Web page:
Tango 2 - N8445P - Dublin Texas - wind

Steve_UK

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I'm not a pilot but have been lucky enough to fly in Mi-24 Hind, Mi-2, Mi-17, Lynx HAS3, Gliders, GA
Latest FAA ASIAS report another - Oct 5th 2019 - Dublin airfield, Texas, USA - Tango 2 - N8445P - FAA ASIAS states "AIRCRAFT KNOCKED ONTO SIDE BY WIND GUST WHILE LANDING, DUBLIN, TX. - injuries listed as none, damage as substantial


FAA register currently shows registration pending, cert terminated
 

WaspAir

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I just hate that description -- "knocked onto side by wind gust" -- as if there was no pilot involved, as a completely passive response of an unmanned machine. That could be a description for an inadequately tied down parked aircraft, but it should not be appropriate for one that was in the process of landing and under the control of an aviator.
 
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Wow. Haven’t read this section of the forum for awhile, but it is very disturbing to have accidents by new pilots flying solo. I have flown many different types of fixed wing aircraft over the years- Cessnas, Pipers, my beloved Luscombe, my also beloved Mitchell Wing, not so beloved Tierra ll. N3 Pup, Quicksilvers, etc. As far as gyros, I got my Sport Pilot Gyro endorsement in Magnis, have flown other Magnis, MTO Sport, Calidus, Sparrowhawk and AR-1. So I have experience with instructors saving me and with having to teach myself how to fly new-to-me aircraft. I felt confident in flying those single place, very light, very different fixed wing aircraft partly because in all my training with fixed wing instructors, I was allowed/required to solo the aircraft I had been training in. This provided me with the experience of controlling a machine that was lighter, more responsive, more sensitive, but still one in which I could feel comfortable. In all my training in gyros, I have never flown solo, so have never experienced the lighter, more responsive, more sensitive aspect of these wonderful aircraft. I am very hesitant to buy a light single place machine because of having no experience soloing the somewhat heavier 2 place machines. I understand that gyro training is relatively new and that having a training ship even slightly damaged can be catastrophic to a one person business. I guess my question to all the gyro instructors out there is do they allow students to solo in the instructor’s aircraft? If not, what supervision is required to help the student solo his own, especially a different single place machine? Unfortunately, you can’t fix stubborn, so if a newbie won’t seek help.....but it just seems a lot of new pilots are not prepared for solo flying.
 

AirCommandPilot

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I read a description from a gyro pilot on the ground that witnessed the roll over. He says it was because the front wheel touched the ground before he got stopped and it caused the front to push over making the machine roll. (landing in a crosswind with rudder/wheel turned)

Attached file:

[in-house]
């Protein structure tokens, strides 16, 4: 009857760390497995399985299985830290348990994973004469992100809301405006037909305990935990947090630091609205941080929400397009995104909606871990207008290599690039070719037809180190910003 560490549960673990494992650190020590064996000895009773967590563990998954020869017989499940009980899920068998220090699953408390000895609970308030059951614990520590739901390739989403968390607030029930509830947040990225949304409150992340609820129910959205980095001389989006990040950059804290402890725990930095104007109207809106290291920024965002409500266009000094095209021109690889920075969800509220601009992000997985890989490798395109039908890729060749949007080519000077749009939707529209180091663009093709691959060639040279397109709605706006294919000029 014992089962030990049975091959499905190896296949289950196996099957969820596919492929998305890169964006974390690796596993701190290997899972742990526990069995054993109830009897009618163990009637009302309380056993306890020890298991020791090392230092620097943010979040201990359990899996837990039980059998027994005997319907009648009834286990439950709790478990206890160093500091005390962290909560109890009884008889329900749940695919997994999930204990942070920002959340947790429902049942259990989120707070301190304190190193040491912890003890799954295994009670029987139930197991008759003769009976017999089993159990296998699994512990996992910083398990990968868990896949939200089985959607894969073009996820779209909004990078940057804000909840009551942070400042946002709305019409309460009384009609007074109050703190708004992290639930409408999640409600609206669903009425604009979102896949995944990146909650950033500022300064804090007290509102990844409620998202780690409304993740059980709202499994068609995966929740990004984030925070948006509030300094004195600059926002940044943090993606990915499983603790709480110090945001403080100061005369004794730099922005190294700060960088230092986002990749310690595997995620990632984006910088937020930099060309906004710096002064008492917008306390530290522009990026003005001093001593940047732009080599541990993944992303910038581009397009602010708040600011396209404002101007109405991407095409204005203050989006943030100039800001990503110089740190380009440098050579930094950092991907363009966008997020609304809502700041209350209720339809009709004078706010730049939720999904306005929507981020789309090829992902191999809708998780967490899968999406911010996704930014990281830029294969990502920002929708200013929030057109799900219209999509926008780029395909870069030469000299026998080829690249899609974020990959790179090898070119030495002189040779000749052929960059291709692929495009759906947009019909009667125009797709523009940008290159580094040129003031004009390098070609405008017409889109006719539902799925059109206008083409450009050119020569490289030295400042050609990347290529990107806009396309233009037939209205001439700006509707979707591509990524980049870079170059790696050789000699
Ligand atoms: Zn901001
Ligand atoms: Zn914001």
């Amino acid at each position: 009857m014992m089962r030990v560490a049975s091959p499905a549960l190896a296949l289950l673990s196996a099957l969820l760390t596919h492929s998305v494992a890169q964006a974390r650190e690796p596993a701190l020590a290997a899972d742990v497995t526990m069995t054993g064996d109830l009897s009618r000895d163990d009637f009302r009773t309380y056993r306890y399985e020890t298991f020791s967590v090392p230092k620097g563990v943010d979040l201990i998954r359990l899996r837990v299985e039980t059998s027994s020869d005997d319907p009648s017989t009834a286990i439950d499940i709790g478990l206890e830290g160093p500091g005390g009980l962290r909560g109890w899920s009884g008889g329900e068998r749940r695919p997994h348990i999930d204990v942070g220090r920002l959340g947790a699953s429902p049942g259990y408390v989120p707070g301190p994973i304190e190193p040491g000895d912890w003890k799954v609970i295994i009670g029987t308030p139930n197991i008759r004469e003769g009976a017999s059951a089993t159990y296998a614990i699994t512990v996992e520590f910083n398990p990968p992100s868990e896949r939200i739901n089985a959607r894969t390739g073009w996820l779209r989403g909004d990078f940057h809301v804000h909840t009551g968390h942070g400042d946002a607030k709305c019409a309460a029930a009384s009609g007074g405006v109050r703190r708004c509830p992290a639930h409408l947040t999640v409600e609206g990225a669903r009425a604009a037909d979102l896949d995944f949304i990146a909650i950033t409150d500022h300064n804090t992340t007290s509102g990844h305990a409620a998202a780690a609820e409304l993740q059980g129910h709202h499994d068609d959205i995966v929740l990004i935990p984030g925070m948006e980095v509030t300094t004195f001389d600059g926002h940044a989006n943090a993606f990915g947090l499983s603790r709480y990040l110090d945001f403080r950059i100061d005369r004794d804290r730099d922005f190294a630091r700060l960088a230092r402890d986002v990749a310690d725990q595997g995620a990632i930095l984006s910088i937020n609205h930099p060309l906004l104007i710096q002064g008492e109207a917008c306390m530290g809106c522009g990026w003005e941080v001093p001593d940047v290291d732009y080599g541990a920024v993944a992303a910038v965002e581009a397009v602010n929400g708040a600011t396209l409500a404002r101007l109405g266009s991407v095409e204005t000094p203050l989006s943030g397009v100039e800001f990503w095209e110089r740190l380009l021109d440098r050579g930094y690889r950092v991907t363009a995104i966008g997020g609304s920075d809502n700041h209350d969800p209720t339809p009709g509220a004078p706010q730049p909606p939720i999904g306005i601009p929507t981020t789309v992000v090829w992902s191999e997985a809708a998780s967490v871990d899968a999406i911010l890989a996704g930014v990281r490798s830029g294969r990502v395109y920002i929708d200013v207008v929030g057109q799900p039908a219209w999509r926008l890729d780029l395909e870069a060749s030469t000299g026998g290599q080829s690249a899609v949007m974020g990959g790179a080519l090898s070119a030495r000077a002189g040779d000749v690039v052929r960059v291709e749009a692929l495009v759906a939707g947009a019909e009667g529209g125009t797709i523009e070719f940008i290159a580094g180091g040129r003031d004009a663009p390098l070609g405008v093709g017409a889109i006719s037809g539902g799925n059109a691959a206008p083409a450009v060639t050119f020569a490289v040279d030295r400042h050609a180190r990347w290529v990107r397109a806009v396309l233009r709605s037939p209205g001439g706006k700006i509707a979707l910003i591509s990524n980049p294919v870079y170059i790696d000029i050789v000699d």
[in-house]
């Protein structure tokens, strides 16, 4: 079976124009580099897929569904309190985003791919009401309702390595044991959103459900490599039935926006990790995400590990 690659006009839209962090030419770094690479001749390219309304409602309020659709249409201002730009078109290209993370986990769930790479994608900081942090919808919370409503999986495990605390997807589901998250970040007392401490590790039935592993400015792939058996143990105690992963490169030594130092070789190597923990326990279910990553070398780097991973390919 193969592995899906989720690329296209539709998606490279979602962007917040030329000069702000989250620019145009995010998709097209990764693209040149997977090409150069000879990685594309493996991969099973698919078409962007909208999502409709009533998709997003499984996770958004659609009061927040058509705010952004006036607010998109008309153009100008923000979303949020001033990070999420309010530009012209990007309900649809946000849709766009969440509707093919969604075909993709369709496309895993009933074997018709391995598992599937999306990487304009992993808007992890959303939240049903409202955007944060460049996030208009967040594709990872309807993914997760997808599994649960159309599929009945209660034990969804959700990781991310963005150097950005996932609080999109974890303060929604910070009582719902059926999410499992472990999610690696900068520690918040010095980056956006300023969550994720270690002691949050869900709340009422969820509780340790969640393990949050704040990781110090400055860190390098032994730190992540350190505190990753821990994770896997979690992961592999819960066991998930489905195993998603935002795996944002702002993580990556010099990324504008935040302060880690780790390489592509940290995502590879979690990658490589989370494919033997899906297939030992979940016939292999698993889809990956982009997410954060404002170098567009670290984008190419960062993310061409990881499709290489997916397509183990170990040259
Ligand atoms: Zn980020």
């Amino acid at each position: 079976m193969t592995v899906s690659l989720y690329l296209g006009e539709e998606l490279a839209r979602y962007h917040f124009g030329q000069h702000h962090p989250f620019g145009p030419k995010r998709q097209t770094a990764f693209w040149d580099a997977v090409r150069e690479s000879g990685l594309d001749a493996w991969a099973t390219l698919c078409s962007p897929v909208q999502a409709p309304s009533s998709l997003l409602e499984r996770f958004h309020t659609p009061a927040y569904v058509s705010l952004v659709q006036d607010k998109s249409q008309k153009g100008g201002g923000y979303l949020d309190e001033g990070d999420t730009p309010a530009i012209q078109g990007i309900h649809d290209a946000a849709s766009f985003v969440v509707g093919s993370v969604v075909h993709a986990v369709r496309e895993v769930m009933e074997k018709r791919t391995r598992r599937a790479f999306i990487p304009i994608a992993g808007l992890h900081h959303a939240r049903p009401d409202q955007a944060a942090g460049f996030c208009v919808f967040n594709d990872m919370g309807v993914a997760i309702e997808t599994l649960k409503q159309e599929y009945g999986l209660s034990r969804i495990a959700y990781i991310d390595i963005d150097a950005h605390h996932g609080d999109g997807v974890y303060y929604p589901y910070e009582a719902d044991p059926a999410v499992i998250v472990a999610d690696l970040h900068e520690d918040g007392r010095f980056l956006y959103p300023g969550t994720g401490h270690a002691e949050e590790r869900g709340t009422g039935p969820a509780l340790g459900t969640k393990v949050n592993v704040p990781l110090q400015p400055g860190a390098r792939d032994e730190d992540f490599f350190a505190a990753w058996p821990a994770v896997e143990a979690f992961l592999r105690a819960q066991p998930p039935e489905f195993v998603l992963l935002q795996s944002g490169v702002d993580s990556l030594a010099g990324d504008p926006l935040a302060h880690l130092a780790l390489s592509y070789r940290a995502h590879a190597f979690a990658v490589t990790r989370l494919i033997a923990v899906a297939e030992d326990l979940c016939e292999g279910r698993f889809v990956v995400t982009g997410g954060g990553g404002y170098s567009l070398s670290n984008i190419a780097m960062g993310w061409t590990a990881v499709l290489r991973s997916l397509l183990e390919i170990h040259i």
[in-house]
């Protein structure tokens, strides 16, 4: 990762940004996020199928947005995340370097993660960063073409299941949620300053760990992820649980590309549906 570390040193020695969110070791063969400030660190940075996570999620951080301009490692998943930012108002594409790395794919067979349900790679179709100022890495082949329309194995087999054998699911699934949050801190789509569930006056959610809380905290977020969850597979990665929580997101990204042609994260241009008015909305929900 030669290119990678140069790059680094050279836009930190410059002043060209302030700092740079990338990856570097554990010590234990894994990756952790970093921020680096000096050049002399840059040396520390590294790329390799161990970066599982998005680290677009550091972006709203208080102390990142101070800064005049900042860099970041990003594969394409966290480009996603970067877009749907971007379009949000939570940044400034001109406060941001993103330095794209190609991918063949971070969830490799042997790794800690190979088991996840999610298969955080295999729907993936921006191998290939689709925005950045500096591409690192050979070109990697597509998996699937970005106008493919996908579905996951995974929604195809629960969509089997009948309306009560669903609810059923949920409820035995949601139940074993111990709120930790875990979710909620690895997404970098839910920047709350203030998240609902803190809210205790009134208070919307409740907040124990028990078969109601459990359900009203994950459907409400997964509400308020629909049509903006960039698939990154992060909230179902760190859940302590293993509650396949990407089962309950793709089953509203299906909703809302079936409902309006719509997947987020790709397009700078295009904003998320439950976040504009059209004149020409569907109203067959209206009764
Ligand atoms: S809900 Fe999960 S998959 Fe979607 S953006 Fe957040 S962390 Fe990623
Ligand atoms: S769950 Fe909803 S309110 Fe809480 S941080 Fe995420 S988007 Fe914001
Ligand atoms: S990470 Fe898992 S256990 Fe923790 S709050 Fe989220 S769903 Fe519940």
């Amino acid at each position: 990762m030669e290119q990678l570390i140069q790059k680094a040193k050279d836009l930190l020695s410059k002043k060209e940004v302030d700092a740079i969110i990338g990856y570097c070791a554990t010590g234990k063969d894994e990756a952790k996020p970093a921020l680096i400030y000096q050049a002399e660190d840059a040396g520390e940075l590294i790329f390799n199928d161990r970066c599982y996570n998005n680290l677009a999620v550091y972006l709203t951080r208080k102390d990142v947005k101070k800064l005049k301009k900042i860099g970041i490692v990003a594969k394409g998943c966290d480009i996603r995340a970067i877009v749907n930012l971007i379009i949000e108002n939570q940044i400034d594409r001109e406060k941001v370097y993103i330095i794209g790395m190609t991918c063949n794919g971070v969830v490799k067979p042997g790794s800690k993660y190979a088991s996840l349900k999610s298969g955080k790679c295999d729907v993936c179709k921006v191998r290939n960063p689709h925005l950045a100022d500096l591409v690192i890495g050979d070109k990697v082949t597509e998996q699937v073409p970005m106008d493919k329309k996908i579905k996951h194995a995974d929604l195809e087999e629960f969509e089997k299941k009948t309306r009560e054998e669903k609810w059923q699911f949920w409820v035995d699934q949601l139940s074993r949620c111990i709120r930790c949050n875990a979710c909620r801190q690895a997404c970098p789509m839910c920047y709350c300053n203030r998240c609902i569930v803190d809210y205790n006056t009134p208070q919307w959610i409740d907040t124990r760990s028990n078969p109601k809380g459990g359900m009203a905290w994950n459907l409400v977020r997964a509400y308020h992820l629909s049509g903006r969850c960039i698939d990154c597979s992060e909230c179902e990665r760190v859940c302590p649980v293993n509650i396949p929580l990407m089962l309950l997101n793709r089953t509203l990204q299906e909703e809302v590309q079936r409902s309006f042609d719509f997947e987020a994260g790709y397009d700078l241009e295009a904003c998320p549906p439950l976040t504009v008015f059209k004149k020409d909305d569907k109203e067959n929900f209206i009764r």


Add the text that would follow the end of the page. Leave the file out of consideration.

Vance

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I had not read anything about this being a new pilot.
The final report will have the pilot's experience and the wind conditions.
When I sign someone off to solo they are typically limited to a five knot wind with a two knot cross wind component at an airport where we have flown.
I feel wind limits should be expanded gradually.
I have not flown a Tango so I don't know anything about their ground handling.
For a certificated pilot no solo time is required for a Sport Pilot, Gyroplane certificate.
A linked nose wheel steering is a popular excuse for a landing mishap.
In my experience with the linked nose gear on Magni, ELA, AutoGyro, American Ranger, Titanium Explorer, SparrowHawk and RAF; the nose wheel can be plopped down misaligned pretty hard at ten knots without mishap as long as I am light on the pedals.
I watched Alex Fling his Tango at El Mirage several times touch the nose wheel down with speed misaligned without any apparent diversion.
I would find it helpful to hear from the accident pilot about his experience, conditions and what he feels happened.
 

GyrOZprey

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Of all the linked nose-gear/rudder new-gen gyros ...the TAG with it's front wheel suspension block and good rear-trail in the fork is probably the most forgiving in the "cocked-nose wheel" touch-down with forwards motion!
The manufacturer claims he built in an extra mechanism for super tight taxi turns by pushing rudder pedal past the normal rudder-range for flight .... also the front wheel trail is very effective in self-straightening on a cocked touchdown and will push-back against the heavy-footed very effectively!
 

ultracruiser41

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I’ve never had an issue with a linked nose wheel. There are a whole bunch of fixed wing aircraft with linked nose gear and most have no issues. If a gyro pilot is having handling issues because of a linked nose wheel.....then I’d say they need more training. It all goes back to proper ground/rotor handling.....and the only way to get better at it...is training...practice....training.....practice....etc....etc.......

As Vance said.......it really doesn’t cause a lot of diversion when a cocked nose wheel touches down if the pilot is aware.
 
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